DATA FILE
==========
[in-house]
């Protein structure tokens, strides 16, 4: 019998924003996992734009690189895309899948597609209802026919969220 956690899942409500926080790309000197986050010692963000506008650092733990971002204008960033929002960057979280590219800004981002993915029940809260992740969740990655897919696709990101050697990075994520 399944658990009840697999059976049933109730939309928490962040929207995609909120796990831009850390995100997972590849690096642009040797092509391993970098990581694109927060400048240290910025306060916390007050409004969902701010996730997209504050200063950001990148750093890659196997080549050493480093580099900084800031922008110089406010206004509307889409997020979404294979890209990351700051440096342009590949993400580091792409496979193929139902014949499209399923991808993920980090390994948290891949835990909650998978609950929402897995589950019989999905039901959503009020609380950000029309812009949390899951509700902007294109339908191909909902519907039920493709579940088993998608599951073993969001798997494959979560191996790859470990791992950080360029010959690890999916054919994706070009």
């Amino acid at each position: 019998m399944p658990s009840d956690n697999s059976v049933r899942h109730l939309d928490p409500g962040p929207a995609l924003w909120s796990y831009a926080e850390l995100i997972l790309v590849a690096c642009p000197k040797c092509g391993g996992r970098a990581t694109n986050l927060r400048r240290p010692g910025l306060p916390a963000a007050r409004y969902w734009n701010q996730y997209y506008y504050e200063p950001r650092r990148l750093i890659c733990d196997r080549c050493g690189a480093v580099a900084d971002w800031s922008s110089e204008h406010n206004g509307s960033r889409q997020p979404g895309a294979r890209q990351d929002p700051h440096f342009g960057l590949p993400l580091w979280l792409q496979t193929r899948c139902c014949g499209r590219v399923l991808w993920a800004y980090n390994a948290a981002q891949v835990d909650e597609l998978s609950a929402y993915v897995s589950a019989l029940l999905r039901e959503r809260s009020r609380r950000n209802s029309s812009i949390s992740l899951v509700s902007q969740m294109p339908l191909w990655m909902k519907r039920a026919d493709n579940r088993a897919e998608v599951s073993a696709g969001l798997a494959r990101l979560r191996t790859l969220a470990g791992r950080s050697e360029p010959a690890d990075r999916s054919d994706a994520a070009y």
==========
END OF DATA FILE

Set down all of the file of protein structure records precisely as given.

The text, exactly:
[in-house]
């Protein structure tokens, strides 16, 4: 019998924003996992734009690189895309899948597609209802026919969220 956690899942409500926080790309000197986050010692963000506008650092733990971002204008960033929002960057979280590219800004981002993915029940809260992740969740990655897919696709990101050697990075994520 399944658990009840697999059976049933109730939309928490962040929207995609909120796990831009850390995100997972590849690096642009040797092509391993970098990581694109927060400048240290910025306060916390007050409004969902701010996730997209504050200063950001990148750093890659196997080549050493480093580099900084800031922008110089406010206004509307889409997020979404294979890209990351700051440096342009590949993400580091792409496979193929139902014949499209399923991808993920980090390994948290891949835990909650998978609950929402897995589950019989999905039901959503009020609380950000029309812009949390899951509700902007294109339908191909909902519907039920493709579940088993998608599951073993969001798997494959979560191996790859470990791992950080360029010959690890999916054919994706070009």
């Amino acid at each position: 019998m399944p658990s009840d956690n697999s059976v049933r899942h109730l939309d928490p409500g962040p929207a995609l924003w909120s796990y831009a926080e850390l995100i997972l790309v590849a690096c642009p000197k040797c092509g391993g996992r970098a990581t694109n986050l927060r400048r240290p010692g910025l306060p916390a963000a007050r409004y969902w734009n701010q996730y997209y506008y504050e200063p950001r650092r990148l750093i890659c733990d196997r080549c050493g690189a480093v580099a900084d971002w800031s922008s110089e204008h406010n206004g509307s960033r889409q997020p979404g895309a294979r890209q990351d929002p700051h440096f342009g960057l590949p993400l580091w979280l792409q496979t193929r899948c139902c014949g499209r590219v399923l991808w993920a800004y980090n390994a948290a981002q891949v835990d909650e597609l998978s609950a929402y993915v897995s589950a019989l029940l999905r039901e959503r809260s009020r609380r950000n209802s029309s812009i949390s992740l899951v509700s902007q969740m294109p339908l191909w990655m909902k519907r039920a026919d493709n579940r088993a897919e998608v599951s073993a696709g969001l798997a494959r990101l979560r191996t790859l969220a470990g791992r950080s050697e360029p010959a690890d990075r999916s054919d994706a994520a070009y």